This Toughest Is usually Still in to the future: CDC Updates Older Adults Need to learn In relation to COVID-19.

Just like the song says, “It ain’t over yet.” Actually, the World Health Organization warned Monday, that “the worst is yet in the future,” talking about the coronavirus pandemic.

Six months since the new coronavirus outbreak, and the death toll has surpassed 500,000 with how many confirmed infections topping 10 million. In the U.S., several states recorded record highs this week, including where I live here in California in addition to in Florida and Texas. In a June 23 hearing before the House Energy and Commerce Committee, Anthony Fauci, a member of the White House coronavirus task force, called another handful of weeks “critical” for controlling the spread.

Baby boomers need to pay attention. Although, information regarding COVID-19 keeps evolving, one thing hasn’t changed. Older adults are in high threat of severe illness and death from the coronavirus. Take note: Eight out of 10 COVID-19-related deaths reported in the United States have already been among adults aged 65 years and older, based on the CDC.

With all of this in your mind, you might want to think about some of the latest CDC updates for older adults:

* If you’re under 65 and think you’re from the woods, think again. The Centers for Disease Control and Prevention (CDC) in June expanded its warning of who is most at risk for severe illness from COVID-19, dropping 65 whilst the age-specific threshold for when risk increases in adults. To put it just, as you age, your risk for severe illness from COVID-19 increases. While those 85 and older are in the maximum risk, people inside their 50s are generally at higher risk for severe illness than people inside their 40s. And people inside their 60s or 70s are in higher risk for severe illness than people inside their 50s.

* The CDC has updated its official set of COVID-19 symptoms. Warning signs of the condition include: fever or chills; cough; shortness of breath or difficulty breathing; fatigue; muscle or body aches; headache; new loss in taste or smell; sore throat; congestion or runny nose; nausea or vomiting; and diarrhea โควิด. Symptoms that need immediate medical attention include: trouble breathing; persistent pain or pressure in the chest; new confusion; inability to wake or stay awake; and bluish lips or face. Remember, in older adults (aged 65 and older), normal body temperature may be less than in younger adults. For this reason, fever temperatures can also be lower in older adults this means it may be less noticeable.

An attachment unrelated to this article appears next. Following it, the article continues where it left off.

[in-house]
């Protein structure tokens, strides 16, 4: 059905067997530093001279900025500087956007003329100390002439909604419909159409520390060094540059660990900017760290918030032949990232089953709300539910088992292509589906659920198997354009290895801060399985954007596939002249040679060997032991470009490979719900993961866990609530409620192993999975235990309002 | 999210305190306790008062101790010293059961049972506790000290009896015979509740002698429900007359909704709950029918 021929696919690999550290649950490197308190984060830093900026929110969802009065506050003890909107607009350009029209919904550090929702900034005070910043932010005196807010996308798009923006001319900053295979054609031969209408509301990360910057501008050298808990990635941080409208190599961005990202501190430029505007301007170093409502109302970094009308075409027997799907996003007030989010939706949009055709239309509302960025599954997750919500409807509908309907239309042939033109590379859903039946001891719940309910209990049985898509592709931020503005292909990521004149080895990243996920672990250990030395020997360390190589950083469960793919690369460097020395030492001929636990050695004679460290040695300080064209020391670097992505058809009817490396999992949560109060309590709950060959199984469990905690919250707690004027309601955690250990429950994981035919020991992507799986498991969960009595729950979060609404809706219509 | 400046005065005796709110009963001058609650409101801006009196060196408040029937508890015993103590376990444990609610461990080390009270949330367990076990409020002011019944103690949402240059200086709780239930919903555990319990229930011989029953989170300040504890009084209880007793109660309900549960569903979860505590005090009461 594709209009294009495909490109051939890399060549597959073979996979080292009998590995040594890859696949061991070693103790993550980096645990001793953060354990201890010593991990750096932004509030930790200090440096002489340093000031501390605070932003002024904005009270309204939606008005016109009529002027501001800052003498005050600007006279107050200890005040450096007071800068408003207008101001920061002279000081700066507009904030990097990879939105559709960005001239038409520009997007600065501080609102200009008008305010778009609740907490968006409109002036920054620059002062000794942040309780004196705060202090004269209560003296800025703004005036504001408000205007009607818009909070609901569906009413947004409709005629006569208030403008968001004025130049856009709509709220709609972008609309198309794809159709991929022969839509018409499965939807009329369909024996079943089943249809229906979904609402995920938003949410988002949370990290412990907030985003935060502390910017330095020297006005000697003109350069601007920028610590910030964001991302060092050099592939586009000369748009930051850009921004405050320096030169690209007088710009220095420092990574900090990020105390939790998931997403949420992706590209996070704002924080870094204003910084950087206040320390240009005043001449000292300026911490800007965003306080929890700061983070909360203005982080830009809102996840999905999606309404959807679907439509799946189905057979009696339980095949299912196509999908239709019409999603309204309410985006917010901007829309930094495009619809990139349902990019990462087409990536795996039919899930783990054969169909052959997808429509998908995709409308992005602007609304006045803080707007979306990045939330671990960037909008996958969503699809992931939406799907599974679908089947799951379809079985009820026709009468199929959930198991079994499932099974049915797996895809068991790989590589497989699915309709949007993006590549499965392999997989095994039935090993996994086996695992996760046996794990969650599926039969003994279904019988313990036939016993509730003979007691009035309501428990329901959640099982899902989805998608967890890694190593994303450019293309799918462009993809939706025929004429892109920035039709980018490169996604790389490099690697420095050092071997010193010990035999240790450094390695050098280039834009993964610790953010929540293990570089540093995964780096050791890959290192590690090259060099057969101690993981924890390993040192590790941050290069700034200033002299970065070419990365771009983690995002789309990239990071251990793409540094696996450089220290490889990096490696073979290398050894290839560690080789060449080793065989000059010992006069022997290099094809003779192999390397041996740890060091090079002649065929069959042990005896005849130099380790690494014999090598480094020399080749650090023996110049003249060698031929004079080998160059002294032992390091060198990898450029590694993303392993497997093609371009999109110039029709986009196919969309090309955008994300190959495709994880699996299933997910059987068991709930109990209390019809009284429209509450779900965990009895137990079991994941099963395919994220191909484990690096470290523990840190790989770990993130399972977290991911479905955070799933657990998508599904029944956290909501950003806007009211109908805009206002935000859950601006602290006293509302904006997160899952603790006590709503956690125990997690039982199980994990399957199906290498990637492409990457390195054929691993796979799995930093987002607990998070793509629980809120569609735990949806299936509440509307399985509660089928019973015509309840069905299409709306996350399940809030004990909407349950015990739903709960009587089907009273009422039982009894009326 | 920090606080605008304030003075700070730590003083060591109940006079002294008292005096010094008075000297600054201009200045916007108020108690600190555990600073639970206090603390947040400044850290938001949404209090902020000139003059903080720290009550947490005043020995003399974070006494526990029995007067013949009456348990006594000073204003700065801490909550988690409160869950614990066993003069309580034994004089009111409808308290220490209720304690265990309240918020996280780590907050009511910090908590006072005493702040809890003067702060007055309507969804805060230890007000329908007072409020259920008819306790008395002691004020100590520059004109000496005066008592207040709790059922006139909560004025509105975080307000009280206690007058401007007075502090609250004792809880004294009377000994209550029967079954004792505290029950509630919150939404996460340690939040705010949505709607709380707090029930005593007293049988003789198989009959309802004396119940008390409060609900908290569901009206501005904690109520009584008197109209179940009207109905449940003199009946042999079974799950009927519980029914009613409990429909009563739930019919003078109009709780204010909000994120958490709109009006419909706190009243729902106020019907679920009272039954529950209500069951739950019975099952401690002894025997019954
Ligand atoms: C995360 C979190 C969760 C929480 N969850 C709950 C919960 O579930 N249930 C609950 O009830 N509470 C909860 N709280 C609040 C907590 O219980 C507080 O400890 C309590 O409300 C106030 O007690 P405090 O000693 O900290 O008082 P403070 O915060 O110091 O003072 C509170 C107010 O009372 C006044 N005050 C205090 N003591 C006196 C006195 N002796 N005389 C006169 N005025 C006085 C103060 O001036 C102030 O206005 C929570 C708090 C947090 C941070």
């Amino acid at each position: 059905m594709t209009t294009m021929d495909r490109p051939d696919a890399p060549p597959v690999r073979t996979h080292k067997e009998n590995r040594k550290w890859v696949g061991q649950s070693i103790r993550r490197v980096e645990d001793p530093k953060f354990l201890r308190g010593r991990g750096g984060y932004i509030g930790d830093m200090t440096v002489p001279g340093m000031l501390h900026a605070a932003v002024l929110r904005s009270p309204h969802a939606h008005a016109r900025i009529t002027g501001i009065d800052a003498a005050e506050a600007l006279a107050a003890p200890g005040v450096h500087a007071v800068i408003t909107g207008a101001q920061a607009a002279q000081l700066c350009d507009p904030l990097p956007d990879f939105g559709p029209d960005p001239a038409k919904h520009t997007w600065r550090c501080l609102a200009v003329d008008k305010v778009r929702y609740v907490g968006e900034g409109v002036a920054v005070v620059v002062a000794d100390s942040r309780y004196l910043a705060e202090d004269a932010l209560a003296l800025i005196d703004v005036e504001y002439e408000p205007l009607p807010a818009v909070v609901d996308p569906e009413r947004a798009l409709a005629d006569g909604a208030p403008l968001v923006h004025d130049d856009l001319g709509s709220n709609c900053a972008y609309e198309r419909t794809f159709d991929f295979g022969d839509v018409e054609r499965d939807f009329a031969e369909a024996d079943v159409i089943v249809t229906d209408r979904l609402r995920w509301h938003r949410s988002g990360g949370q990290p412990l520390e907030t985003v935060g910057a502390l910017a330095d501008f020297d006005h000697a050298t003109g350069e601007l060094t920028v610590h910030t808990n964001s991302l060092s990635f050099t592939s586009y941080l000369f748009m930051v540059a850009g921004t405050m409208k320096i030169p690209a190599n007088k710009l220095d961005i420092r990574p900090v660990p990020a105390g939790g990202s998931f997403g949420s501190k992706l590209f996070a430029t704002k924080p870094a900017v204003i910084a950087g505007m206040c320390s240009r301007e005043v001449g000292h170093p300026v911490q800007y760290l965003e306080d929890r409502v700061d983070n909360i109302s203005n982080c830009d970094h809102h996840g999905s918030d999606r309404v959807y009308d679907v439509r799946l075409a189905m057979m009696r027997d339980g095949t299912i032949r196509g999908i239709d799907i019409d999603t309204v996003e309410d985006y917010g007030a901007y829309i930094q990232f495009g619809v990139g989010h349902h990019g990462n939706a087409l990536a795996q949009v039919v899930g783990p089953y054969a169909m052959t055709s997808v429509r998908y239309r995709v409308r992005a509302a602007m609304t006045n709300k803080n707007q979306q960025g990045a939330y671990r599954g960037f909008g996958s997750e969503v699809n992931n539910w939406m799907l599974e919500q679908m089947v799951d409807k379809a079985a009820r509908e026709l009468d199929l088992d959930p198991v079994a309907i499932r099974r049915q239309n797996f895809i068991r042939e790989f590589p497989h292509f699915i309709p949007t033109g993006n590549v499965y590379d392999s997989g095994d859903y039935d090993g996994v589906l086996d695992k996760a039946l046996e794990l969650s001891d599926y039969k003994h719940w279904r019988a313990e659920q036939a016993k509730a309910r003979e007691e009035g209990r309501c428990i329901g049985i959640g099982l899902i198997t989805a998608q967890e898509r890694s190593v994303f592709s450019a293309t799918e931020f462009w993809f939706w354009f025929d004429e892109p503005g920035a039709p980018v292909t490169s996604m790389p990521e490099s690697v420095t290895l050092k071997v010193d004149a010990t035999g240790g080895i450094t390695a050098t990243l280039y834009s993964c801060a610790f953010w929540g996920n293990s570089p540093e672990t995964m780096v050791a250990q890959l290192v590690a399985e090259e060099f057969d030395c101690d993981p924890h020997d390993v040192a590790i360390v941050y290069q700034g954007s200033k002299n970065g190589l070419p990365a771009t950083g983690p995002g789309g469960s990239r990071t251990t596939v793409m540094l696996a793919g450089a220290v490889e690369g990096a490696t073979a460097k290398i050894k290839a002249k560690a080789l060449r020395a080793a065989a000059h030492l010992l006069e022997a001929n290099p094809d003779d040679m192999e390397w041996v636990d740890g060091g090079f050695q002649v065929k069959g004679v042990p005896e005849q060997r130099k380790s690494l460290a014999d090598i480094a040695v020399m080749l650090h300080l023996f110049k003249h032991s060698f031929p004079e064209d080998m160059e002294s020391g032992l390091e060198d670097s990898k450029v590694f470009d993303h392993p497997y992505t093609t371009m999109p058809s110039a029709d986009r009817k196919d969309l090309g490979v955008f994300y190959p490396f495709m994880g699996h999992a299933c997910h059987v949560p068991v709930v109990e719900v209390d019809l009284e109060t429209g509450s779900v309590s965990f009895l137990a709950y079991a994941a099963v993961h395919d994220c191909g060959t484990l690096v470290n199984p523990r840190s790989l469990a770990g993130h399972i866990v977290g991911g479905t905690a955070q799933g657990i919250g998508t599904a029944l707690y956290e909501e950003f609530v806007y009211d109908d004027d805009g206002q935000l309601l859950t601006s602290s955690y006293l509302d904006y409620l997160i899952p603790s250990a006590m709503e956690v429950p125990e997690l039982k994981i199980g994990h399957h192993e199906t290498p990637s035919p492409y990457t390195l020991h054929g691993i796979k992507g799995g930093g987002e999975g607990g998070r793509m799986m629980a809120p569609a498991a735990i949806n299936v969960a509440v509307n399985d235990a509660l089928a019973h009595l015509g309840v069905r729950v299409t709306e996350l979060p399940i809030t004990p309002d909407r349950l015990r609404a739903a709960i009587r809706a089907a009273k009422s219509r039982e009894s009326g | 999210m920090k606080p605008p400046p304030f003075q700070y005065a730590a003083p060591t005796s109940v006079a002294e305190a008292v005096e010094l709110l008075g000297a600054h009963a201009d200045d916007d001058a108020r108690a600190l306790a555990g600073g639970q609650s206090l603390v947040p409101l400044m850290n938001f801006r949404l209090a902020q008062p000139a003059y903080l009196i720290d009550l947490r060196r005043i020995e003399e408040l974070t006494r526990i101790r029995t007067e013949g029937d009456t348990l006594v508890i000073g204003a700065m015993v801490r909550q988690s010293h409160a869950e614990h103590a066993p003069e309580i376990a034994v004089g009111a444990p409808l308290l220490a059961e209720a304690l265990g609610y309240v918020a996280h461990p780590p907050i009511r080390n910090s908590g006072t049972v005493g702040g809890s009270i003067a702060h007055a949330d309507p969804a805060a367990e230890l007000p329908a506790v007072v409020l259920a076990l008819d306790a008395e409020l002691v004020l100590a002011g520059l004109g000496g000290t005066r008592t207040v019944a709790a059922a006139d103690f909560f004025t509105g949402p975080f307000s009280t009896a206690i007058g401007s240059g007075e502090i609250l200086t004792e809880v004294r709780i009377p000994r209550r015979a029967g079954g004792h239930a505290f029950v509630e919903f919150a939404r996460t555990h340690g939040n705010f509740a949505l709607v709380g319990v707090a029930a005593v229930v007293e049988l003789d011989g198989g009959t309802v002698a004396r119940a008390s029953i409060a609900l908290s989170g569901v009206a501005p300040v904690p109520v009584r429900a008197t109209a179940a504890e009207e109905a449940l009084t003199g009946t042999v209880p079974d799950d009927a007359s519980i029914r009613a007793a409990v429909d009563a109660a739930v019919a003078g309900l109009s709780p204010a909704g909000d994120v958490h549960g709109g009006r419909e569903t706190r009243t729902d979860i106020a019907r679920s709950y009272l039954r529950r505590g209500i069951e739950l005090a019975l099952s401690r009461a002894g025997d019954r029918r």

* The CDC also clarified which underlying conditions are most connected with COVID-19 hospitalizations and death. On the expanded list: chronic kidney disease, chronic obstructive pulmonary disease (COPD), obesity (BMI of 30 or higher), a weakened immune system, type 2 diabetes, sickle cell disease and heart conditions, such as for example heart failure, coronary artery disease or cardiomyopathies. So far, the utmost effective three underlying health conditions among coronavirus patients are cardiovascular disease, diabetes and chronic lung disease.

* With the rising rate of infections, let’s talk masks. They have some cool looking cloth face coverings today, but which provide the best protection? One of the most important features you need are multiple layers of fabric, which are better than only 1, Richard Wenzel, M.D., infectious diseases epidemiologist and emeritus professor of internal medicine at Virginia Commonwealth University in Richmond. states in an article for Consumers Reports. Mayo Clinic agrees that “cloth masks will include multiple layers of fabric.” A general principle is that thicker, denser fabrics can do a better job than thinner, more loosely woven ones. Flannel pajama material, as an example, which has a tight weave, might be a good option, Wenzel adds. If you plan to get a disguise online make certain it is created using tightly woven fabric and fits snugly, fully covering orally and nose, wrapping under your chin being an anchor.

* Staying healthy is definitely important, but even way more during this pandemic. The CDC recommends that older adults receive recommended flu and pneumonia vaccinations, eat healthy, stay active, avoid excessive alcohol use, and get plenty of sleep. Additionally it is important to learn to cope with the stress that comes from a pandemic in a healthy way. Take breaks from the news, embrace your spirituality, stay connected with loved ones, take time to unwind and make a move you enjoy, and practice deep breathing.

* Federal health officials are bracing for the fall, when the flu and COVID-19 will be circulating at exactly the same time. The other day, the CDC’s Redfield urged people to prepare yourself and “to embrace” the flu vaccine. “This single act will save you lives,” he said. The CDC is also having a test that could simultaneously test for flu and COVID-19.

So, are we having any fun yet?

Yes, I understand. That is hard. We miss our grandchildren, concerts in the park, eating at restaurants, and gatherings with friends. The more stimulating, devil-may-care attitude most are displaying right now may be contagious. However, we boomers must be extra vigilant.

The CDC recommends avoiding activities where taking protective measures might be difficult, such as for example activities where social distancing can’t be maintained. “In general, the more individuals you talk with, the more closely you talk with them, and the longer that interaction, the larger your threat of getting and spreading COVID-19,” their site states.

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